Well, Kiefer Sutherland, the actor who played the charismatic role in the show has done it again; This time in a smaller scale, through a 10-episode web series that he created: The Confession. The plot is rather simple: a professional killer (played by Kiefer) and a priest engage in the only truthful conversation that can happen, in my opinion, between such characters, i.e. the meaning of good and evil, all in the secrecy of a confessional.

I absolutely love the format of this series. It is web-only (mainly on, unfortunately available only in the US, deals are signed for internatinal distribution, I just don't know what sites), 7-10 minutes per episode and really fast-paced.

Good Job on this one Kiefer, can't wait for more of your projects or more web-only specials like this one. See the trailer below:

Breaking Out of "Jail" : Restricted Shell

No, I am not writing a sequel for the show "Prison Break", though I would love to see it come back to the screens :).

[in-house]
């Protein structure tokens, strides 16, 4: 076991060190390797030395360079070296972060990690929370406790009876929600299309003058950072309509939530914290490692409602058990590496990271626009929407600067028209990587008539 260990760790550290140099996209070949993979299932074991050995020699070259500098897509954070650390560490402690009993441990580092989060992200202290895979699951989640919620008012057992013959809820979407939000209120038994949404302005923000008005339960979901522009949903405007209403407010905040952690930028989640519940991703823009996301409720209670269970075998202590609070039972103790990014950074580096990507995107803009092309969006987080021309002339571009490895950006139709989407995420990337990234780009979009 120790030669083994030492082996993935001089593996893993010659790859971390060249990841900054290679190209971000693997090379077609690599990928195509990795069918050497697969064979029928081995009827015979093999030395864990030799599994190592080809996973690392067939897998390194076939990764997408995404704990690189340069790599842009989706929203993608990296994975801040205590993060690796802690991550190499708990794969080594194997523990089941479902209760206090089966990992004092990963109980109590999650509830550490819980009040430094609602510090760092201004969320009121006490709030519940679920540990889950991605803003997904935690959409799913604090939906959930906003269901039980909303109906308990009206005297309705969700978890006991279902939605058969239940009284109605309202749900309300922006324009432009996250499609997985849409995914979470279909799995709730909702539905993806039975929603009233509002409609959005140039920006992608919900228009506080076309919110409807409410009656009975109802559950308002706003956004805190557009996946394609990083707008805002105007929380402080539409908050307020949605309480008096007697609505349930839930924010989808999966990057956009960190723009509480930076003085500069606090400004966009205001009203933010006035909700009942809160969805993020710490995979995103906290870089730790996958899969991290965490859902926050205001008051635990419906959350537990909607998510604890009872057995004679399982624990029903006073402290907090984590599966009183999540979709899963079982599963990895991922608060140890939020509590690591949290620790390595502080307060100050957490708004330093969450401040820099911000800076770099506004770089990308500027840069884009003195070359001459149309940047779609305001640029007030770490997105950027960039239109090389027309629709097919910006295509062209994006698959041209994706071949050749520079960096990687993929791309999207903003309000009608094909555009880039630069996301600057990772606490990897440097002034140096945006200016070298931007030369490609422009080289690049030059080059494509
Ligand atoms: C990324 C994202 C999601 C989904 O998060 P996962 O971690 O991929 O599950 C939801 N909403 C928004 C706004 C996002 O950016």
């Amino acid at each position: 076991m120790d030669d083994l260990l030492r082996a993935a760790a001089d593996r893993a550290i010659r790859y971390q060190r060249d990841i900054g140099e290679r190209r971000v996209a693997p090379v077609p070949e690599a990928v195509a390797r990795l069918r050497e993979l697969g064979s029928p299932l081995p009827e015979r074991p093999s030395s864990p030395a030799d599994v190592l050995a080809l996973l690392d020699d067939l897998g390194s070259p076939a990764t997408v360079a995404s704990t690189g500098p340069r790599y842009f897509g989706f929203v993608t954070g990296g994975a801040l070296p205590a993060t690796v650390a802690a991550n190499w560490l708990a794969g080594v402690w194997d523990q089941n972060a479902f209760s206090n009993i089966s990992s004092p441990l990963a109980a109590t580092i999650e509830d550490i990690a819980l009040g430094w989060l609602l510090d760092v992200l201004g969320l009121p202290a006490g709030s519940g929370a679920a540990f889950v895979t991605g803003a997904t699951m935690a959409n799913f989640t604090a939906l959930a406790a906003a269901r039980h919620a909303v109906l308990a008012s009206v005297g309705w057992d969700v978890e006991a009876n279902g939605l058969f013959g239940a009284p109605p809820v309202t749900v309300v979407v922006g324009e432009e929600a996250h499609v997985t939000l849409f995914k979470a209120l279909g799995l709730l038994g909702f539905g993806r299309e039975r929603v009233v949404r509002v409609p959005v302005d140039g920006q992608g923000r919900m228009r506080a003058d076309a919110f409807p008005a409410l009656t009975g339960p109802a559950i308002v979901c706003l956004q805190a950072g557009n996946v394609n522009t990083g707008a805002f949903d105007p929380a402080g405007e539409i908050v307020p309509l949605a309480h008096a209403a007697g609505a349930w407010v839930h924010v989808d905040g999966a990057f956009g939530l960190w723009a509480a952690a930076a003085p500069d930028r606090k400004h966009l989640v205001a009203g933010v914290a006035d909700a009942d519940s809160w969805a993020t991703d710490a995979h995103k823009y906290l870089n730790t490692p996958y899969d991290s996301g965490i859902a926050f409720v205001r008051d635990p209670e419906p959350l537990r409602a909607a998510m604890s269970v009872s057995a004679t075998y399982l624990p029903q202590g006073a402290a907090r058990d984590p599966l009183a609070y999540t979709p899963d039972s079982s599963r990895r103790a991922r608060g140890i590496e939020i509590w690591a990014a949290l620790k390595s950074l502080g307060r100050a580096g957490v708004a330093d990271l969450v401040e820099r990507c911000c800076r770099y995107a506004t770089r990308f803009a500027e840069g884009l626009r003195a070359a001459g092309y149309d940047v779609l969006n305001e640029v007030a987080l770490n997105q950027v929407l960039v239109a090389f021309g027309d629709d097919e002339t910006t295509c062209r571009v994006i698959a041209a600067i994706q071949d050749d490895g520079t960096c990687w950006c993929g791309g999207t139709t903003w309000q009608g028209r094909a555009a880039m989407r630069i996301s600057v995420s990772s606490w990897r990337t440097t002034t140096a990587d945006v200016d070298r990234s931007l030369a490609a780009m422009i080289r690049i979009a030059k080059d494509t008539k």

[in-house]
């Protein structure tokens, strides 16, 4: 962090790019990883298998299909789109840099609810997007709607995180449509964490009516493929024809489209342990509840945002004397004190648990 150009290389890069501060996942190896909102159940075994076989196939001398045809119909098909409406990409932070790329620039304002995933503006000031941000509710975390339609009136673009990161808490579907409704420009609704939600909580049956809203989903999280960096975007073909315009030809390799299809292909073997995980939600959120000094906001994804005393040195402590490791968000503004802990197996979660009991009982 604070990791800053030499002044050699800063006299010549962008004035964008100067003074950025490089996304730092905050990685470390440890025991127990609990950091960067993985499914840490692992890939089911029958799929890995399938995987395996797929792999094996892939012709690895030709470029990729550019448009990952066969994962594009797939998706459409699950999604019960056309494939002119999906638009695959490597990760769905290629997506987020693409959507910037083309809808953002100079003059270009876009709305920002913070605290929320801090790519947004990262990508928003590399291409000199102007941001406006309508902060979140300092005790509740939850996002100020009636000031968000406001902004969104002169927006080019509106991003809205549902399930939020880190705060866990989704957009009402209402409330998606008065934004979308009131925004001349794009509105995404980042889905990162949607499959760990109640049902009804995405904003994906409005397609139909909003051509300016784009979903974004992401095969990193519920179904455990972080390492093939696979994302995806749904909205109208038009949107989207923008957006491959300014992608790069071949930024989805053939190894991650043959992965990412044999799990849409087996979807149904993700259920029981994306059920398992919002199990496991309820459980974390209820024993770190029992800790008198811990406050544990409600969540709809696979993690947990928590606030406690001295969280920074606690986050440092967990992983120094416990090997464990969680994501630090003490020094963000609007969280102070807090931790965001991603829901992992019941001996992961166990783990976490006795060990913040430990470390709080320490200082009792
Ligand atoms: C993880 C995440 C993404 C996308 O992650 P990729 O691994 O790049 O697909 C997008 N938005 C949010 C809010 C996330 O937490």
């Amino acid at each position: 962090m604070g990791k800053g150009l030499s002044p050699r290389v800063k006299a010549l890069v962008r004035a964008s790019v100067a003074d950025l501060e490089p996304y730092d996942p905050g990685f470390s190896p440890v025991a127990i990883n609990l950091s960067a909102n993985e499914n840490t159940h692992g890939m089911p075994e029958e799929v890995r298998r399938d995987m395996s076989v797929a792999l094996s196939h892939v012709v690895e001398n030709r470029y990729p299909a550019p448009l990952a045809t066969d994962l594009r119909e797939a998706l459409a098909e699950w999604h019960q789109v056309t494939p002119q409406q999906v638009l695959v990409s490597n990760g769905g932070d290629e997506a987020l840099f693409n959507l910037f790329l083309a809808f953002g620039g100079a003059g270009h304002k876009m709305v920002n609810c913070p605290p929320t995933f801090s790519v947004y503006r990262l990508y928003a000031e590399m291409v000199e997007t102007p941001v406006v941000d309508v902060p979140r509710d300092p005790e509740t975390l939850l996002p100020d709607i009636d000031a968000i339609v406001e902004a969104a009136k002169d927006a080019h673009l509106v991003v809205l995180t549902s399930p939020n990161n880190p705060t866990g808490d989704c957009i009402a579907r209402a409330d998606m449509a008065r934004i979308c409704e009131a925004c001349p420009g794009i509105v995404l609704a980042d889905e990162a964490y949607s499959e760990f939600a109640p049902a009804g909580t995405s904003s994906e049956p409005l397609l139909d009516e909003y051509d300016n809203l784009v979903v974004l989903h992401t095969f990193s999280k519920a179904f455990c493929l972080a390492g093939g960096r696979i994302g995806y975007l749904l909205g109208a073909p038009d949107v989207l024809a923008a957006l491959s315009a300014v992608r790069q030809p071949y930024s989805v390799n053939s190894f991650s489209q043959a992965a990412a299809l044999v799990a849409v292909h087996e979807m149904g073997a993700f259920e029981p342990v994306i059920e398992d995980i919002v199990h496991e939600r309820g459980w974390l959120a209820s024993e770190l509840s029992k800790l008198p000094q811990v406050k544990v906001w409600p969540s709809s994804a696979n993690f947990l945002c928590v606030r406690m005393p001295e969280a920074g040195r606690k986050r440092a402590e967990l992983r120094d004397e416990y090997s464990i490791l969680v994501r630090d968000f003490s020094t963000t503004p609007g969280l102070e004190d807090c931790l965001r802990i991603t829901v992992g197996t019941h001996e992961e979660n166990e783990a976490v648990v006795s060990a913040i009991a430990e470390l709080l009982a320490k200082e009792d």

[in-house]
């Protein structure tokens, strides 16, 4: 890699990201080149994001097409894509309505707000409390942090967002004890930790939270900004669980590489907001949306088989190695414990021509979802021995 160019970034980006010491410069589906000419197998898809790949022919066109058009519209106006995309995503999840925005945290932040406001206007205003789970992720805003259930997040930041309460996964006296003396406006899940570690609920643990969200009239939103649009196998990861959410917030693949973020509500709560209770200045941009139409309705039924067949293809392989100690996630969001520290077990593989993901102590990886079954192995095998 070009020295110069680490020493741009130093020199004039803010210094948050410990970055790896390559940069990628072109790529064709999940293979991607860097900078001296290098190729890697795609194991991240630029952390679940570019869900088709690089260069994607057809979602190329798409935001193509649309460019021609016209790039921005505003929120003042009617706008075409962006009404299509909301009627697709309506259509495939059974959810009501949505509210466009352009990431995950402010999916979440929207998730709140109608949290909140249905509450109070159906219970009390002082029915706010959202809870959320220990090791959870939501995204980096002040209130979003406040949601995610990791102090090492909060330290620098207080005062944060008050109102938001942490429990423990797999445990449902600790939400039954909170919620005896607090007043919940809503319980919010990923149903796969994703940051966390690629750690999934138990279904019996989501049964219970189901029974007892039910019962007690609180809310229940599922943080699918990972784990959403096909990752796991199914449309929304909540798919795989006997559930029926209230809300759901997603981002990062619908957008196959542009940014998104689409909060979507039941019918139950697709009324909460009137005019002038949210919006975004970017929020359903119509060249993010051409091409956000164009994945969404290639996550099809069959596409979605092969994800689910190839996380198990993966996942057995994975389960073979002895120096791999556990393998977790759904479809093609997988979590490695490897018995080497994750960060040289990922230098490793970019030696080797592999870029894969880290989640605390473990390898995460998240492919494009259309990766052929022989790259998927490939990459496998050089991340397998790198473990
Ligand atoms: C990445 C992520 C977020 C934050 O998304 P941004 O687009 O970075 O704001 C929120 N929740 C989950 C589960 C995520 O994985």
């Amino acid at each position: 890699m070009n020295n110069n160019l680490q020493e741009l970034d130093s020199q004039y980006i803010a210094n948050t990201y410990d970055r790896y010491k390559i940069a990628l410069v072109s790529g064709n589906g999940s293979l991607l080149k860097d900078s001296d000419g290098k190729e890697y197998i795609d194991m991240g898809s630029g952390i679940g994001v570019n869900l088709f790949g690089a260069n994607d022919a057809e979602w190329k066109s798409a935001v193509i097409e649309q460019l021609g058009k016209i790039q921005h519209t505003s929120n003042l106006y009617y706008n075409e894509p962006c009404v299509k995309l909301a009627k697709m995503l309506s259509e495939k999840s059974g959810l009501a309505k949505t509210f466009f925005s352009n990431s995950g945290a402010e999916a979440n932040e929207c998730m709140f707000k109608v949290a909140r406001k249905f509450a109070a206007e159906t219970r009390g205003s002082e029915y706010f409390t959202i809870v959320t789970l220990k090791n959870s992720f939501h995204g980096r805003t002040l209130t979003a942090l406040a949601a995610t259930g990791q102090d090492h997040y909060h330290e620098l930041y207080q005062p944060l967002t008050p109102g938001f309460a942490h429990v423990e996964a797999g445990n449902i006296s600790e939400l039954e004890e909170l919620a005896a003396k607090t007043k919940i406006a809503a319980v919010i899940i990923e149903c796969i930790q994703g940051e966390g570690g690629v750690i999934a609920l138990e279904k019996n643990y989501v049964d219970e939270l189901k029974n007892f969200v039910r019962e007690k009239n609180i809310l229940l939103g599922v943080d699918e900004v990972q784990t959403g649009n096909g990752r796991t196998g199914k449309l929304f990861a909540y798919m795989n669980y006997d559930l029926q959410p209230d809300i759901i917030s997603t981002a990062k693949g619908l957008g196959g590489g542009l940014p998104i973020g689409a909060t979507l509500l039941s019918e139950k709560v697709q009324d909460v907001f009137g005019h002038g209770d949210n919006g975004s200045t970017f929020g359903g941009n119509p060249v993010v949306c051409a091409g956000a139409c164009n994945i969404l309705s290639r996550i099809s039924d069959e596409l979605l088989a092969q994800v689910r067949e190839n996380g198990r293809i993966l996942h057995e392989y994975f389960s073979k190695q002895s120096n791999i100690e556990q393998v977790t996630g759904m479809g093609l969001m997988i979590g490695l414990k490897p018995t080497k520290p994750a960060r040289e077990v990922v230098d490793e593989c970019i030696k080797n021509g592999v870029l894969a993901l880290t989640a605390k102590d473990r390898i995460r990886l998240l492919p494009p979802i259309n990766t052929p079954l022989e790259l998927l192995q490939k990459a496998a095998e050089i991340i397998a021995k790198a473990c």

If you have never used a Linux or Unix-like terminal to administer a computer (yeah, it's a geeky post), you better stop reading now. The purpose of this post is to give some ideas on ways to get out of restricted shells on Linux systems.

- "But what is this restricted shell thing you are talking about?".
I assume as a Linux user (if you are not, you should have stopped reading by now :D), you know that each time a terminal is launched, a special program is started to read your commands: The Shell. There exist many shells (Boune shell or bash, Korne Shell or kshell, and more) and they are very powerful as you might expect. However, mostly in production environments where multiple users can remotely access a shell of a machine, it is good practice for administrators to apply restrictions on the commands that a normal user can execute on the host with the help of restricted shells (a good example is rbash and this post How to restrict access with rbash describe a way to implement it).